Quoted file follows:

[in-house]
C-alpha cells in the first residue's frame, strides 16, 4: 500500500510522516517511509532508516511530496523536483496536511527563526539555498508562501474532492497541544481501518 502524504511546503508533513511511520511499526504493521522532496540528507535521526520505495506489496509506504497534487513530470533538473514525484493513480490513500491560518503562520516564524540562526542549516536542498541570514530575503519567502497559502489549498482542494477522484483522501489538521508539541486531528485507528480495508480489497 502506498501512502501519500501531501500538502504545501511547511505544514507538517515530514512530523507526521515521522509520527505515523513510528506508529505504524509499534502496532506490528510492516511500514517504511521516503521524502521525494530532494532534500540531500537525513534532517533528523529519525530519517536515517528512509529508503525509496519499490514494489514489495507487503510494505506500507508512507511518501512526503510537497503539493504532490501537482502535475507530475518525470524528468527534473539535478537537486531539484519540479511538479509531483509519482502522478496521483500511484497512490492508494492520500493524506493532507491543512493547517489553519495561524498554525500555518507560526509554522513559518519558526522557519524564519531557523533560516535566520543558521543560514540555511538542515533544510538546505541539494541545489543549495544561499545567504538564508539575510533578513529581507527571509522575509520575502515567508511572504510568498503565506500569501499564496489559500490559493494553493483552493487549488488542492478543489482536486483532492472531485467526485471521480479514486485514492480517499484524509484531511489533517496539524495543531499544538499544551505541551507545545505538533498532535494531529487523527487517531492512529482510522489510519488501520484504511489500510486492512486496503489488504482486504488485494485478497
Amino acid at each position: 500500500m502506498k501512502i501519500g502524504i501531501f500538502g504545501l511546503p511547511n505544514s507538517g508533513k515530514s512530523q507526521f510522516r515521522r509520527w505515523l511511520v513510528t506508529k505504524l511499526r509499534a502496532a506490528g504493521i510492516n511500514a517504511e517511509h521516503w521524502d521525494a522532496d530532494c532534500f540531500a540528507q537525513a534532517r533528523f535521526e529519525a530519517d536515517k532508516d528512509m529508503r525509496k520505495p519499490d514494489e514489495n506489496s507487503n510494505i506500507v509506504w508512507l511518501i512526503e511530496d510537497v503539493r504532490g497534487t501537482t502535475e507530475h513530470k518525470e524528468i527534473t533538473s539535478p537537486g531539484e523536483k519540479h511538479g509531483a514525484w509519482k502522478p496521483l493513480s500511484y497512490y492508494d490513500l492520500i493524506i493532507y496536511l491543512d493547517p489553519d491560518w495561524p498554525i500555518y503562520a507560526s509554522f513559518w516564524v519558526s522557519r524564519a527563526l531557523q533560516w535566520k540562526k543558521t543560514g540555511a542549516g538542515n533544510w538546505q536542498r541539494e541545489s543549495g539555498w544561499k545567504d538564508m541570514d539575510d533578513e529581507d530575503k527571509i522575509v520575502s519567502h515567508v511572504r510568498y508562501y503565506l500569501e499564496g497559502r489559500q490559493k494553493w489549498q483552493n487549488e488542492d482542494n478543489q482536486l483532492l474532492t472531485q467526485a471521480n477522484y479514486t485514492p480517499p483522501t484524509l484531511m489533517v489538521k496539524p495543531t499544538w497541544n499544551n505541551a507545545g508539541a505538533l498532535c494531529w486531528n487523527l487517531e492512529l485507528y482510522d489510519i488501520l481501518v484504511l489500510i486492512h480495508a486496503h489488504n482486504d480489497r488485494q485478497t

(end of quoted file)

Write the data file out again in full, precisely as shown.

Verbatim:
[in-house]
C-alpha cells in the first residue's frame, strides 16, 4: 500500500510522516517511509532508516511530496523536483496536511527563526539555498508562501474532492497541544481501518 502524504511546503508533513511511520511499526504493521522532496540528507535521526520505495506489496509506504497534487513530470533538473514525484493513480490513500491560518503562520516564524540562526542549516536542498541570514530575503519567502497559502489549498482542494477522484483522501489538521508539541486531528485507528480495508480489497 502506498501512502501519500501531501500538502504545501511547511505544514507538517515530514512530523507526521515521522509520527505515523513510528506508529505504524509499534502496532506490528510492516511500514517504511521516503521524502521525494530532494532534500540531500537525513534532517533528523529519525530519517536515517528512509529508503525509496519499490514494489514489495507487503510494505506500507508512507511518501512526503510537497503539493504532490501537482502535475507530475518525470524528468527534473539535478537537486531539484519540479511538479509531483509519482502522478496521483500511484497512490492508494492520500493524506493532507491543512493547517489553519495561524498554525500555518507560526509554522513559518519558526522557519524564519531557523533560516535566520543558521543560514540555511538542515533544510538546505541539494541545489543549495544561499545567504538564508539575510533578513529581507527571509522575509520575502515567508511572504510568498503565506500569501499564496489559500490559493494553493483552493487549488488542492478543489482536486483532492472531485467526485471521480479514486485514492480517499484524509484531511489533517496539524495543531499544538499544551505541551507545545505538533498532535494531529487523527487517531492512529482510522489510519488501520484504511489500510486492512486496503489488504482486504488485494485478497
Amino acid at each position: 500500500m502506498k501512502i501519500g502524504i501531501f500538502g504545501l511546503p511547511n505544514s507538517g508533513k515530514s512530523q507526521f510522516r515521522r509520527w505515523l511511520v513510528t506508529k505504524l511499526r509499534a502496532a506490528g504493521i510492516n511500514a517504511e517511509h521516503w521524502d521525494a522532496d530532494c532534500f540531500a540528507q537525513a534532517r533528523f535521526e529519525a530519517d536515517k532508516d528512509m529508503r525509496k520505495p519499490d514494489e514489495n506489496s507487503n510494505i506500507v509506504w508512507l511518501i512526503e511530496d510537497v503539493r504532490g497534487t501537482t502535475e507530475h513530470k518525470e524528468i527534473t533538473s539535478p537537486g531539484e523536483k519540479h511538479g509531483a514525484w509519482k502522478p496521483l493513480s500511484y497512490y492508494d490513500l492520500i493524506i493532507y496536511l491543512d493547517p489553519d491560518w495561524p498554525i500555518y503562520a507560526s509554522f513559518w516564524v519558526s522557519r524564519a527563526l531557523q533560516w535566520k540562526k543558521t543560514g540555511a542549516g538542515n533544510w538546505q536542498r541539494e541545489s543549495g539555498w544561499k545567504d538564508m541570514d539575510d533578513e529581507d530575503k527571509i522575509v520575502s519567502h515567508v511572504r510568498y508562501y503565506l500569501e499564496g497559502r489559500q490559493k494553493w489549498q483552493n487549488e488542492d482542494n478543489q482536486l483532492l474532492t472531485q467526485a471521480n477522484y479514486t485514492p480517499p483522501t484524509l484531511m489533517v489538521k496539524p495543531t499544538w497541544n499544551n505541551a507545545g508539541a505538533l498532535c494531529w486531528n487523527l487517531e492512529l485507528y482510522d489510519i488501520l481501518v484504511l489500510i486492512h480495508a486496503h489488504n482486504d480489497r488485494q485478497t